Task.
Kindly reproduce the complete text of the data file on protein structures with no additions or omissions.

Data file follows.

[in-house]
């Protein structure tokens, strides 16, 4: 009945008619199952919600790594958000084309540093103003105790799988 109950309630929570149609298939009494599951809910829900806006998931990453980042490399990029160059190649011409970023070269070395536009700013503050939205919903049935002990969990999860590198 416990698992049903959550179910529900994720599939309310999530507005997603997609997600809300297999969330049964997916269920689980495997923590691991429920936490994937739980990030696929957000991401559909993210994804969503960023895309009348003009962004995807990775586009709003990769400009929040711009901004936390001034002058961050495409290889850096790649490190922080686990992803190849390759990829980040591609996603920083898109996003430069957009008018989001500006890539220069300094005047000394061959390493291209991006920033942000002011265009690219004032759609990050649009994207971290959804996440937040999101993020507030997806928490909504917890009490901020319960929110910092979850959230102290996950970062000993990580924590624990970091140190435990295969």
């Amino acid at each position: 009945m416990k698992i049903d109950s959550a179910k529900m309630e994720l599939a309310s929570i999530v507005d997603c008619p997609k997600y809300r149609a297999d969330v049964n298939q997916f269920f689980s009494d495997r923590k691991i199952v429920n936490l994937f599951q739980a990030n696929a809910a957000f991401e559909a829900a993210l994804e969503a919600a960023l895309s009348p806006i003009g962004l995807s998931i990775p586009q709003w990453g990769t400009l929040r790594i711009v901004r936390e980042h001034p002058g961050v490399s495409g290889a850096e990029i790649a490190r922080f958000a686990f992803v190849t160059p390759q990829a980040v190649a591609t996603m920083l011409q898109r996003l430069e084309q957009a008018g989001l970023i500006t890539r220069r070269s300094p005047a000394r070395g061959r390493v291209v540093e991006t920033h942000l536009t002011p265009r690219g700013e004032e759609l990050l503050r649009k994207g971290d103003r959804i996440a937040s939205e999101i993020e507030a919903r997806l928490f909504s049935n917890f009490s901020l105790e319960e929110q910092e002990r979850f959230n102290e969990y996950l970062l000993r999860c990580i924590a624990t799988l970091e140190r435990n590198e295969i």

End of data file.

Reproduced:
[in-house]
């Protein structure tokens, strides 16, 4: 009945008619199952919600790594958000084309540093103003105790799988 109950309630929570149609298939009494599951809910829900806006998931990453980042490399990029160059190649011409970023070269070395536009700013503050939205919903049935002990969990999860590198 416990698992049903959550179910529900994720599939309310999530507005997603997609997600809300297999969330049964997916269920689980495997923590691991429920936490994937739980990030696929957000991401559909993210994804969503960023895309009348003009962004995807990775586009709003990769400009929040711009901004936390001034002058961050495409290889850096790649490190922080686990992803190849390759990829980040591609996603920083898109996003430069957009008018989001500006890539220069300094005047000394061959390493291209991006920033942000002011265009690219004032759609990050649009994207971290959804996440937040999101993020507030997806928490909504917890009490901020319960929110910092979850959230102290996950970062000993990580924590624990970091140190435990295969």
């Amino acid at each position: 009945m416990k698992i049903d109950s959550a179910k529900m309630e994720l599939a309310s929570i999530v507005d997603c008619p997609k997600y809300r149609a297999d969330v049964n298939q997916f269920f689980s009494d495997r923590k691991i199952v429920n936490l994937f599951q739980a990030n696929a809910a957000f991401e559909a829900a993210l994804e969503a919600a960023l895309s009348p806006i003009g962004l995807s998931i990775p586009q709003w990453g990769t400009l929040r790594i711009v901004r936390e980042h001034p002058g961050v490399s495409g290889a850096e990029i790649a490190r922080f958000a686990f992803v190849t160059p390759q990829a980040v190649a591609t996603m920083l011409q898109r996003l430069e084309q957009a008018g989001l970023i500006t890539r220069r070269s300094p005047a000394r070395g061959r390493v291209v540093e991006t920033h942000l536009t002011p265009r690219g700013e004032e759609l990050l503050r649009k994207g971290d103003r959804i996440a937040s939205e999101i993020e507030a919903r997806l928490f909504s049935n917890f009490s901020l105790e319960e929110q910092e002990r979850f959230n102290e969990y996950l970062l000993r999860c990580i924590a624990t799988l970091e140190r435990n590198e295969i």